Tree of Life


It’s the first day of Autumn,  which reminded me that I wanted to share a wonderful activity called The Tree of Life.  I was recently introduced to this exercise during orientation to CIIS‘s Expressive Arts Therapy program a few weeks ago.

The Tree of Life was developed by  Ncazelo Ncube, a child psychologist from Zimbabwe,   who co-partnered with the  Dulwich Centre in Adelaide, Australia  to create a healing exercise for children who had lost their parents to HIV/AIDS.  This gentle project allows people to find strength in their own personal stories using the tree as a metaphor (

This strength-based arts activity has been used in various communities around the world.  For instance, CIIS has partnered with The Glide Foundation in San Francisco in a research study to observe the use of expressive arts therapy with vulnerable children ( This activity is one of the arts-based methods being utilized to help kids develop strengths through their own histories in a way that does not re-traumatize them.

My “Lemon Cohort” classmates and I made our own trees during orientation. When I got home, I decided to incorporate what had gone into my tree that day directly into my journal. There is so much that can go into each level: the roots, which represent one’s ancestry and family history;  the ground to signify current sources of strength and influences;  the trunk to describe one’s skills and abilities;  branches as dreams, hopes and wishes; leaves to signify important people in one’s life and; the fruits – gifts that have been bestowed upon us.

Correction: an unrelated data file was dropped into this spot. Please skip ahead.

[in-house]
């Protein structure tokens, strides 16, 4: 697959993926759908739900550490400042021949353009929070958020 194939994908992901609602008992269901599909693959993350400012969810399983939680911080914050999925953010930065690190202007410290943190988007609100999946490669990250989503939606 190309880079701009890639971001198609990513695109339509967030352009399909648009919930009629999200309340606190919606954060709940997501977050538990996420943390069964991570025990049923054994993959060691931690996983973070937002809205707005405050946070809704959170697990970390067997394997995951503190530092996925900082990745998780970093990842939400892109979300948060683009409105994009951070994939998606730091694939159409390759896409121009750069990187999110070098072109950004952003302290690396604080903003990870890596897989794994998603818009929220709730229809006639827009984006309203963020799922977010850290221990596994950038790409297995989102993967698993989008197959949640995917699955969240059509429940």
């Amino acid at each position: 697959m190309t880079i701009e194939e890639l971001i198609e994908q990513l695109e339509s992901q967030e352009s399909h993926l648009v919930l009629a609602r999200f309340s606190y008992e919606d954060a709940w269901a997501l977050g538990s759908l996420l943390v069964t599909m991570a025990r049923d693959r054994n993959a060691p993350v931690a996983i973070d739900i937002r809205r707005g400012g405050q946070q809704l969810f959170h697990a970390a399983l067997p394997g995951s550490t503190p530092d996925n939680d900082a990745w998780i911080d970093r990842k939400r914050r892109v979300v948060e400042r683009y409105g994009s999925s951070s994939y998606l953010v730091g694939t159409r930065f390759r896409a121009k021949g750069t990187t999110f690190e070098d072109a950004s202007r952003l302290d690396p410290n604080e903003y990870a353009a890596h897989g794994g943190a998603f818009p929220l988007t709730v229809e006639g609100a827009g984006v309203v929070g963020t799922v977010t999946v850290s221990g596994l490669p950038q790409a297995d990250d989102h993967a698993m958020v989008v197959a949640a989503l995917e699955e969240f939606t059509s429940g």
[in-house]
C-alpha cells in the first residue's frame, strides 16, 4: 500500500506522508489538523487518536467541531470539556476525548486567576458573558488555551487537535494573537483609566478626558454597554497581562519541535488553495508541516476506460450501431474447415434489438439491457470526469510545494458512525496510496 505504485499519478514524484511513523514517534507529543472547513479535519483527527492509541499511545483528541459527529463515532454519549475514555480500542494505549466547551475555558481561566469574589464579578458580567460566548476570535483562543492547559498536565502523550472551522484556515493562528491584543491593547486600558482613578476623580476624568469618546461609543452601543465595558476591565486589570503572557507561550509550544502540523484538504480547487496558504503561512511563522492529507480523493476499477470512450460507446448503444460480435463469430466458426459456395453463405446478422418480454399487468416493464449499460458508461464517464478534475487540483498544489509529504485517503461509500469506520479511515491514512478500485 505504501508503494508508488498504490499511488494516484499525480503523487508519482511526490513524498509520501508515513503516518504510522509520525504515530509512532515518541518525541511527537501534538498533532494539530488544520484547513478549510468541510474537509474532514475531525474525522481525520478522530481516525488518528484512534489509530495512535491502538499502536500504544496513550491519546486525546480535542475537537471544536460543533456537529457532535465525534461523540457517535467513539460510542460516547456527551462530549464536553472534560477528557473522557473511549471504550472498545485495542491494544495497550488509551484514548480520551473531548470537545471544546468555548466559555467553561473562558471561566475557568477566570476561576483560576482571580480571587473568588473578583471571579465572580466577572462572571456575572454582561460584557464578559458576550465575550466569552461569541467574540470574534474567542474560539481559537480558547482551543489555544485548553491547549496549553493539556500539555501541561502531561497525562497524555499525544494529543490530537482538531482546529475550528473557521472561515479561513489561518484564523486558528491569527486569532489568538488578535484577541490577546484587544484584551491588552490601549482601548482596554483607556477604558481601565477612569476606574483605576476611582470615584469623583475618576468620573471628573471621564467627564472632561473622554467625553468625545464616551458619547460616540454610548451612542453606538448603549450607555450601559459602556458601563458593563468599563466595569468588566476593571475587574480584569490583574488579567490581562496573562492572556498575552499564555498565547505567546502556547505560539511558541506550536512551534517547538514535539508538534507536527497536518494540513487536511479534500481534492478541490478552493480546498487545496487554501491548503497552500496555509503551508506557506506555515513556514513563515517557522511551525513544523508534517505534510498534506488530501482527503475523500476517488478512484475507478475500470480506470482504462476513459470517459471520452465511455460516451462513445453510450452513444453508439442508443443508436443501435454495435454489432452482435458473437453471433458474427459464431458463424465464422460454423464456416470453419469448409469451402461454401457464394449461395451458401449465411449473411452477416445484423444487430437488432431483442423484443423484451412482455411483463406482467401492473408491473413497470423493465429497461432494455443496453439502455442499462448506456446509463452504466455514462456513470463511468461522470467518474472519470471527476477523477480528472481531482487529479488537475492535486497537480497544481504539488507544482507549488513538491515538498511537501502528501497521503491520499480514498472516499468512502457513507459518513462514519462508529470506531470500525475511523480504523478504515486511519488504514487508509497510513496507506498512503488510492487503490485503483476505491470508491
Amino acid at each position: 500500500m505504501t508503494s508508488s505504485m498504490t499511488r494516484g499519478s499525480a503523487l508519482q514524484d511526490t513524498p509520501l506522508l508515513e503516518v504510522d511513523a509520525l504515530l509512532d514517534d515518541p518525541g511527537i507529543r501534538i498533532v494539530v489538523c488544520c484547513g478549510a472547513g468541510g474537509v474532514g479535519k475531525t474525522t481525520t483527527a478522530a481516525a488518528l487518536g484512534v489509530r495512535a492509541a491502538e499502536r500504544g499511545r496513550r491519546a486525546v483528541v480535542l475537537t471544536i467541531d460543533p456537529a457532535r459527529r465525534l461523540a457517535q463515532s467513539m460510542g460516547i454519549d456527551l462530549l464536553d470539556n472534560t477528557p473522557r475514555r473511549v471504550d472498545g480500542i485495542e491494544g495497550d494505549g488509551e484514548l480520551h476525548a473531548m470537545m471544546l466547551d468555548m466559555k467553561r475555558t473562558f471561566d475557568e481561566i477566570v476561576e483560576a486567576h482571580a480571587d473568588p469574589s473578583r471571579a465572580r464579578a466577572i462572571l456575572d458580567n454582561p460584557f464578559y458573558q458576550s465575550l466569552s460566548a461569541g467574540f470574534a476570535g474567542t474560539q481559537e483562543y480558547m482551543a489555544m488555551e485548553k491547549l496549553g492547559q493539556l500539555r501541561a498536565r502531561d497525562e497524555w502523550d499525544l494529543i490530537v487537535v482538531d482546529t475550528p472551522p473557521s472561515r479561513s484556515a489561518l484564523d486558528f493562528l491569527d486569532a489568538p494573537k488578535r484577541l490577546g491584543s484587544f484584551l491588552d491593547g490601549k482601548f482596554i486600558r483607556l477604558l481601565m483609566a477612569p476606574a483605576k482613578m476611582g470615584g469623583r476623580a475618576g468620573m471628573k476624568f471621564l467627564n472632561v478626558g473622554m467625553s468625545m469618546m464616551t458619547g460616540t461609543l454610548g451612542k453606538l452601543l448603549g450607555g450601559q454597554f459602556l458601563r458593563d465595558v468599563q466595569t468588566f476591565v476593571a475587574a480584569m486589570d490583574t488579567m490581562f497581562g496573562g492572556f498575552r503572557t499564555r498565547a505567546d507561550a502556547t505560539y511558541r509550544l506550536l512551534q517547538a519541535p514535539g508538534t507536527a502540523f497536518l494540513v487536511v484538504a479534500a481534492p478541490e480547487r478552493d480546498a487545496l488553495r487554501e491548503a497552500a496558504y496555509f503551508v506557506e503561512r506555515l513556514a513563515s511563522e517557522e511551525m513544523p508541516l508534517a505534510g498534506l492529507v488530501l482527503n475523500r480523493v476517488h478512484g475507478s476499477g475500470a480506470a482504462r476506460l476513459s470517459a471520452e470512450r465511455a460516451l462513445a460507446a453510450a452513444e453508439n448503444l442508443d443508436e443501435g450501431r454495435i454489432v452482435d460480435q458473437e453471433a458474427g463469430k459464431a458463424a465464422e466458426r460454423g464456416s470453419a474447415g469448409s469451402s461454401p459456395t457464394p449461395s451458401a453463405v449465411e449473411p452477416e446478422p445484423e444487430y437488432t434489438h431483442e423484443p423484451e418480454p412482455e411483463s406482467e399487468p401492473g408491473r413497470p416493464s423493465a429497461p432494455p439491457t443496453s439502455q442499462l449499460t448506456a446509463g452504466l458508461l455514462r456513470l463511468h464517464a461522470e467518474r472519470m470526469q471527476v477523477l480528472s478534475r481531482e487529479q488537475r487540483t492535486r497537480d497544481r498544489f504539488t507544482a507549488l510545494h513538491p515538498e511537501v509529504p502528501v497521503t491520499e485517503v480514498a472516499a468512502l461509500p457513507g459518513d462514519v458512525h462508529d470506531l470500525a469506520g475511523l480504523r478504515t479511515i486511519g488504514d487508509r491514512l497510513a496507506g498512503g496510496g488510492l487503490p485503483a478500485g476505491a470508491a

My son worked on his own tree for a little while. He put “babysitter” on his trunk, which is cute, as he’s never babysat for anyone. I’ll take it to mean that this is a skill that he is developing.

I enjoy being back in school, and it’s great to have aesthetic responses and experiential activities incorporated into the curriculum. Naturally, there is also quite a bit of reading, which is why I have not been blogging very much. Life has been busy, which is good. All of these new experiences will find themselves on a future Tree of Life.


Game On!


I am thrilled to be starting a new round of Game On tomorrow.  Game On is kind of a diet or fitness program, but it is really so much more. When I told my friend Sandy several weeks ago that I had just completed the Clean regimen,  and was looking for another way to stay on track with my eating and exercising, she told me that she was involved in a game in which you try to lose weight (or meet a fitness goal)as a team sport,  and  that there were cash prizes!  Now this notion really spoke to me. I am very competitive, and am much more likely to stick to goals if it involves accolades and prizes. Not surprisingly, the co-author of Game On has a similar personality.